a list compiled by Alex Kasman (College of Charleston)
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In this sequel to A Logical Magician, the mathematically trained wizard's assistant returns to fight evil monsters in Vegas and save his fiance (Merlin's daughter) from Hell.
I do like the idea that supernatural creatures, being more controlled by certain objective characteristics, are susceptible to logical analysis in a way that "overly emotional" humans are not. However, I did not find the particular ideas employed by Weinberg to be very interesting or creative. Examples of the mathematical content include his challenging the Sphinx to explain Zeno's Paradox and trapping a genie in a Klein Bottle. (He also mentions that he would have brought up Cantor's diagonalization argument to outwit the Sphinx had Zeno not done the trick.) In fact, there is not very much math in the book, and the little that is there is often incorrect. For instance, Zeno's Paradox is not really a "riddle" that one can answer. As a brief remark by another makes clear, the expected "answer" is the notion of convergent series, but the endnote that elaborates mistakenly makes it sound as if all infinite sums are finite. Even worse, his discussion of Möbius Strips and Klein Bottles is all very confused. His attempt to describe the interesting feature of a Möbius strip fails. (It is not that an ant can walk on it forever without reaching an edge since that is true of a cylinder and a sphere as well, but that if you stick a toothpick through the surface at one point, painting half of the stick red and half green, that the ant can start near the red half and walk on the surface until getting to the green side of the stick without having to go across an edge.) Also, aside from the fact that the defining characteristic of a Klein bottle is that it does not divide space into an inside and an outside (so there is no way to "trap" anything in it), the author clearly expresses a misconception that the difference between a Möbius strip and a Klein bottle is that one is twodimensional and the other threedimensional (they are, in fact both surfaces). Considering that the author earned an MA in math and taught briefly at the Illinois Institute of Technology, I might have expected better. Anyway, to put it in perspective, this is an entertaining, light read which is better enjoyed if you don't try to think too much while reading.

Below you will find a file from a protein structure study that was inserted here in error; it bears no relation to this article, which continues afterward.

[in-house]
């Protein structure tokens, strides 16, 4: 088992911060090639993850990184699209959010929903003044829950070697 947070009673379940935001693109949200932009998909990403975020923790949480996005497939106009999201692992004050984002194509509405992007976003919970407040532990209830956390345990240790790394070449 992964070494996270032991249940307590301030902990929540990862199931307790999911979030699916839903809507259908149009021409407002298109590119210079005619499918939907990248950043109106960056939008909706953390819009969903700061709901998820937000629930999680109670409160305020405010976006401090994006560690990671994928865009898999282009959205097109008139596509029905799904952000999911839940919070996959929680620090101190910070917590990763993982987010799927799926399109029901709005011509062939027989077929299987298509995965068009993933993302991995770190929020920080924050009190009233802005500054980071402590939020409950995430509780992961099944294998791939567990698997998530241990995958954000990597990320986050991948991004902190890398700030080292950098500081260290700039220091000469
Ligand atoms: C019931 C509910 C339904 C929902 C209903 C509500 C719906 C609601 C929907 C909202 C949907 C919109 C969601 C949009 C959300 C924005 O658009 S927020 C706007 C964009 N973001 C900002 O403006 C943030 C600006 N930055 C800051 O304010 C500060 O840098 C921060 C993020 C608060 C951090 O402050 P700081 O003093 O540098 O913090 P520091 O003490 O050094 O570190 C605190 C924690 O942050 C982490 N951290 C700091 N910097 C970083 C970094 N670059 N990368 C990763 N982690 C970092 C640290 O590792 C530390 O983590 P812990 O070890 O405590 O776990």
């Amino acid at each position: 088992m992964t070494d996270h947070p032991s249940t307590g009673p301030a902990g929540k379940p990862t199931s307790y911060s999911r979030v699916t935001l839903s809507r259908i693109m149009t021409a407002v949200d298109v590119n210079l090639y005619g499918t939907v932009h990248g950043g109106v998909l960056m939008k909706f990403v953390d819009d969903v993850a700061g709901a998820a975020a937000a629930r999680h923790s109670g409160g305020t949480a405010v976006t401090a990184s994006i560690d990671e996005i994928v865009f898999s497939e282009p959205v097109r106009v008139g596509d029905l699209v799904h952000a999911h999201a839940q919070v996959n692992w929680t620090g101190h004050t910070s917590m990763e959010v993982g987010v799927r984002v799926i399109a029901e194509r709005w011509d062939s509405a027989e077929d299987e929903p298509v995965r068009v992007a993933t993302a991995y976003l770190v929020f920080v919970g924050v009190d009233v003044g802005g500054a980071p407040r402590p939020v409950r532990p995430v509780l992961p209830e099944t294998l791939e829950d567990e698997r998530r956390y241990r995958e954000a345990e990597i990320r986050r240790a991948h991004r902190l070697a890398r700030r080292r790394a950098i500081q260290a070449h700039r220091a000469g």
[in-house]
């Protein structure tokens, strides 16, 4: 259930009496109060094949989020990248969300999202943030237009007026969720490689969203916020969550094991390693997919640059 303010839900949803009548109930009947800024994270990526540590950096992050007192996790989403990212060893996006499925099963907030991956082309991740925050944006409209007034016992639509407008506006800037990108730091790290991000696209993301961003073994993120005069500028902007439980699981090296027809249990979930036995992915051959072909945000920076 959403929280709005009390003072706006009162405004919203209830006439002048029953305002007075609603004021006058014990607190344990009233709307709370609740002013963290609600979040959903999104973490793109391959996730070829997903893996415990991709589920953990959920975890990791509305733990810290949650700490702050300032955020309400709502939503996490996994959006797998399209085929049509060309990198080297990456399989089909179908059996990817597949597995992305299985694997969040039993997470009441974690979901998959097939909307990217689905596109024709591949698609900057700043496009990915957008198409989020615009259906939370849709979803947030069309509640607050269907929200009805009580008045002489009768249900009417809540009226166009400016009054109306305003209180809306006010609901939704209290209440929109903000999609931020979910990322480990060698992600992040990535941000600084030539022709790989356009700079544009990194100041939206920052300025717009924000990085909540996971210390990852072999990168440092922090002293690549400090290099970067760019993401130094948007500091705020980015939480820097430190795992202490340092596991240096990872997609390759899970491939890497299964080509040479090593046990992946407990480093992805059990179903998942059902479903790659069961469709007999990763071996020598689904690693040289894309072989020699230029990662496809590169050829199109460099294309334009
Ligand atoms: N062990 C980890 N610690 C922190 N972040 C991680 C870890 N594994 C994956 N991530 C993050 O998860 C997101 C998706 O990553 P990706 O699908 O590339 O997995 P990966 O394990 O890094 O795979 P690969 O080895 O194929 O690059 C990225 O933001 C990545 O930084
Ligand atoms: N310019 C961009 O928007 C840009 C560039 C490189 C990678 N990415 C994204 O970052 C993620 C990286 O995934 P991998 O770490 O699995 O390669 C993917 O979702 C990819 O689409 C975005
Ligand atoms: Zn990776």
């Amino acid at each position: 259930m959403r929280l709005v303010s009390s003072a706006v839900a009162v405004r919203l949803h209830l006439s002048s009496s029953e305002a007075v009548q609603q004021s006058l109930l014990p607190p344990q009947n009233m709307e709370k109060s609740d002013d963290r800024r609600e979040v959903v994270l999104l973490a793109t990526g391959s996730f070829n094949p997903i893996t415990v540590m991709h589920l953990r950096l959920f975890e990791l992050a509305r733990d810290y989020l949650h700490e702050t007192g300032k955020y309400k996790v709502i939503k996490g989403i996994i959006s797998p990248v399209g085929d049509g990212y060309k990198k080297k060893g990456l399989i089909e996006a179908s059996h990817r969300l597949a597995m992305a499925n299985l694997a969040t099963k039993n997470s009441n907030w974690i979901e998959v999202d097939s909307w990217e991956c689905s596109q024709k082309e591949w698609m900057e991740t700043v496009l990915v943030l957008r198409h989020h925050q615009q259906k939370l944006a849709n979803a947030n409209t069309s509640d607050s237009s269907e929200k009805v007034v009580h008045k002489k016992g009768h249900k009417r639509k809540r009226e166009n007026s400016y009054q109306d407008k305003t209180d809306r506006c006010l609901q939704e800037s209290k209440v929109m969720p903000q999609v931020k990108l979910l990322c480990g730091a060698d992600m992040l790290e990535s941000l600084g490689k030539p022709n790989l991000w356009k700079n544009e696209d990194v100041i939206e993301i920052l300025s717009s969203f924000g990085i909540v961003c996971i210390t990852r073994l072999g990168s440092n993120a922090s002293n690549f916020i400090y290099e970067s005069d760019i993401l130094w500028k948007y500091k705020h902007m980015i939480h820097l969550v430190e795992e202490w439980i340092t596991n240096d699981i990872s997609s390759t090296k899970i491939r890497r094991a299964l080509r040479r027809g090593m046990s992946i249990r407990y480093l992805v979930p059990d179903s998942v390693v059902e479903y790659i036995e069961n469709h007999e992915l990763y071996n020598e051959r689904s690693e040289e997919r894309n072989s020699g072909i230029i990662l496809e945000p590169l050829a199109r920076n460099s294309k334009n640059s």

More information about this work can be found at www.amazon.com. 
(Note: This is just one work of mathematical fiction from the list. To see the entire list or to see more works of mathematical fiction, return to the Homepage.) 

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Exciting News: The 1,600th entry was recently added to this database of mathematical fiction! Also, for those of you interested in nonfictional math books let me (shamelessly) plug the recent release of the second edition of my soliton theory textbook.
(Maintained by Alex Kasman, College of Charleston)